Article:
What was supposed to be the year of the bitcoin became the year of the stablecoin. The last quarter of 2018 alone saw the release of nine new stablecoins. The high volatility of cryptocurrencies made stablecoins as Tether (USDT) a Godsend safe haven. In 2019 a lot of new stablecoins will become available for the public. They are appealing for one simple reason: they offer stability in a word known for being volatile. But how stable are these stablecoins really?
After the oil crisis of 1973 the United States depegged their US Dollar from the Bretton Woods system – the gold backed currency system. As the chart above shows; the purchasing power rapidly dropped afterwards. This is because of inflation. Inflation basically means that a consumer has to hand over more dollars to buy the same item. To illustrate this, here is an example with some calculations:
From 1860 until 1970, there was an average inflation rate of about 1.41% per year. That means that if I were to buy a deck of cards in 1860, it would cost me $1. If I didn’t buy it then, but waited until 1970 to buy that same deck of cards, it would cost me $4.67. Compare that to the following: a milk bottle in 1970 would cost $1. If I were to buy that milk bottle today, I will have to pay $6.49 at the cashier.
To put it in simple terms: with a gold backed system, it took the US Dollar 110 years, with an average inflation of 1.41%, to drop to the level of 1970. With a depegged system the same happened in just over 30 years – the inflation rate was a whopping 4.91% per year. To illustrate the effect again: if I put a $1 bill in my piggy bank today, I could only buy something worth $0.95 next year, compared to today’s prices.
Does that mean a gold pegged currency is the solution we’ve all been waiting for? Gold is seen as a safe haven in times of crisis. Around every crisis – the 1973 oil crisis or the dot-com bubble – the gold price spikes.
During crises, the gold price becomes highly volatile. Similar movements can be seen with silver and platinum. A cryptocurrency soly backed by gold will see similar problems as one purely backed by the US Dollar: the stability is relative. This means that in economic turmoil, the stablecoin backed by gold will become very unstable: exactly the opposite of what it tries to achieve.
In the end, the stablecoin is only as stable as the underlying asset. In times of economic downturn, the underlying asset, such as gold can change in price considerably. So, how can these issues be solved?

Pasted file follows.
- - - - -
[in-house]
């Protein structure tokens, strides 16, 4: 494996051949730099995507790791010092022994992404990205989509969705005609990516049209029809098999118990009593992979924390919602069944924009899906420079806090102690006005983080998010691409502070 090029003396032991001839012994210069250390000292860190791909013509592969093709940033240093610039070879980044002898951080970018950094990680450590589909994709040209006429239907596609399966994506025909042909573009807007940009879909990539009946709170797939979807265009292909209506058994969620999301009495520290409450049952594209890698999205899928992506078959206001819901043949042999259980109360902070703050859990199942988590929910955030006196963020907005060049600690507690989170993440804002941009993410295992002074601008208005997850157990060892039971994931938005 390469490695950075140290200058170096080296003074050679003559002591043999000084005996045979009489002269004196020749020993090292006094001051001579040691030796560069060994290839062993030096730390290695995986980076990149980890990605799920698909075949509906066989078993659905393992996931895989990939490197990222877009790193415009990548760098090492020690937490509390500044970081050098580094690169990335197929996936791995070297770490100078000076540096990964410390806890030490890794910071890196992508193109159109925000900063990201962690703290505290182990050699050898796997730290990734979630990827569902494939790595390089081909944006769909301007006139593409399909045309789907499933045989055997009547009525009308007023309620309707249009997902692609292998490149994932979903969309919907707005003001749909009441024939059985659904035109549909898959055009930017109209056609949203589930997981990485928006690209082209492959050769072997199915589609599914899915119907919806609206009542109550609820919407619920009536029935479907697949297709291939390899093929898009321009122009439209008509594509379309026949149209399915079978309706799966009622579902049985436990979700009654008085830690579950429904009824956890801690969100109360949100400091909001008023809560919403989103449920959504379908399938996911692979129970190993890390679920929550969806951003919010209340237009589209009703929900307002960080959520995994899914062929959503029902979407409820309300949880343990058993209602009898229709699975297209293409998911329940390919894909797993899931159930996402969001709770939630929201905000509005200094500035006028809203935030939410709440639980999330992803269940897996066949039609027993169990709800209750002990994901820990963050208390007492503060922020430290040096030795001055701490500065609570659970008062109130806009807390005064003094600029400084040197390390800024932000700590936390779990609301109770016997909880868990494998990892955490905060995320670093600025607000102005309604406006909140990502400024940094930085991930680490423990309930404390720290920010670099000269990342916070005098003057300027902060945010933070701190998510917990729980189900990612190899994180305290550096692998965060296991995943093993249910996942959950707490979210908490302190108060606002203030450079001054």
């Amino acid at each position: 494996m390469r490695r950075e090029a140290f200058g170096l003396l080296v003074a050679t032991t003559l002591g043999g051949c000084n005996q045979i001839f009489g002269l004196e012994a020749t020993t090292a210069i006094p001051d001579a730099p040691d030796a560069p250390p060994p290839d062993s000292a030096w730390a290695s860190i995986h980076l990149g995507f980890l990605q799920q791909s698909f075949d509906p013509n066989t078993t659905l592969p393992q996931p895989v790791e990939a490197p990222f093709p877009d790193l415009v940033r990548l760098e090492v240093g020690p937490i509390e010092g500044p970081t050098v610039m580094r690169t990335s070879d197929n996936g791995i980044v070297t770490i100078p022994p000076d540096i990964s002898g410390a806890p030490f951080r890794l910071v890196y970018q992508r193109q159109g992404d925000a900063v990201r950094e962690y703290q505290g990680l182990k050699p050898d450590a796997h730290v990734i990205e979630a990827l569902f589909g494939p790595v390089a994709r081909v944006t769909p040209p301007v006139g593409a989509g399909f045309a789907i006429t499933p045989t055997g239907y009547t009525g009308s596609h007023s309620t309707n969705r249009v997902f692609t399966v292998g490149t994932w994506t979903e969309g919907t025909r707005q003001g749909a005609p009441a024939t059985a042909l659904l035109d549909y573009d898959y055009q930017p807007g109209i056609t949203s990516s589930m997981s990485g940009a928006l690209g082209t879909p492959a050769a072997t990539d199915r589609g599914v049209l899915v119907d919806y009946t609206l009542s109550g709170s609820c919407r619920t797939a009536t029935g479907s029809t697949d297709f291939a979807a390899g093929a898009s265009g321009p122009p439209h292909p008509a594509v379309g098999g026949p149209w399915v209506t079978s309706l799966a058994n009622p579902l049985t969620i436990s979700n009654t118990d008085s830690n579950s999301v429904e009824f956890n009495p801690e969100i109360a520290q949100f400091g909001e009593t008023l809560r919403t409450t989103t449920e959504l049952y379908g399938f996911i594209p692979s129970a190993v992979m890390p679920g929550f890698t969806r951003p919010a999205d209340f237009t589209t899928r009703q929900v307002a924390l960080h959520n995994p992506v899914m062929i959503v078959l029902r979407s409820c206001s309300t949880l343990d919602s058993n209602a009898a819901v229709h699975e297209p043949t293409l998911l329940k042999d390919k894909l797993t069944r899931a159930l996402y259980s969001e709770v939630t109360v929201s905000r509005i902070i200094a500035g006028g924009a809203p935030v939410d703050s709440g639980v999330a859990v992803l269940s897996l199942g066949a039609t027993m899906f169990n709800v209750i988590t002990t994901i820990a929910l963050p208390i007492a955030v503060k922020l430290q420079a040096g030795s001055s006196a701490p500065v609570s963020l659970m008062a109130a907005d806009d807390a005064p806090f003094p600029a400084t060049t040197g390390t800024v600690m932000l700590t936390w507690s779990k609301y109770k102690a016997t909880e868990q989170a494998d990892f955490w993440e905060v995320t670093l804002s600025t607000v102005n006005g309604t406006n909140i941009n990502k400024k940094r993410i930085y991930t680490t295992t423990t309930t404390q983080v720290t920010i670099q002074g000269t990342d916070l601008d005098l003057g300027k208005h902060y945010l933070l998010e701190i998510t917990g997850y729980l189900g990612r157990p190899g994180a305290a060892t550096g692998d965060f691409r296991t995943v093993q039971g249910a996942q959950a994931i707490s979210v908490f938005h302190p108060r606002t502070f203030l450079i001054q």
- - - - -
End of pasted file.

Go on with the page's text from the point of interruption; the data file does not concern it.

The most common way to reduce the risk of big price changes of the stablecoin is to have it backed by multiple assets. This is called hedging and it can be backed by a fiat or cryptocurrency basket, a basket of multiple precious metal or a combination of the previous ones.
This has various advantages to only having one asset backing the cryptocurrency: price changes in one asset will be set off against price changes of the other assets. What this basically means is that the volatility of a price drop in one asset will be reduced by the other assets. Thus, creating stability.
Having a wide variety of assets backing a stablecoin, such as gold, different fiat currencies and maybe even real estate, will make the stablecoin truly stable. This in opposition to the stablecoins only backed by one asset: the worth of the asset can change the worth of the stablecoin drastically in times of economic turmoil.
In conclusion, the stablecoin is only as stable as its underlying asset. In the case of both the US Dollar – a favourite pick – and gold, this does not provide a lasting solution to the volatility of cryptocurrencies. Hedging can create automatic stabilizers, as stablecoin backed by only one asset will have a hard time surviving times of crisis.
Who you’re reading:
Augustus van Gassen is a staff writer at The Decentral, living and writing in Tokyo, Japan. He likes to debate the finer parts of cryptocurrency and politics to anyone who will listen.
Disclaimer: Any and all opinions expressed here are those of Augustus van Gassen alone. The article is for educational and/or entertainment purposes only, so please use it at your own risk.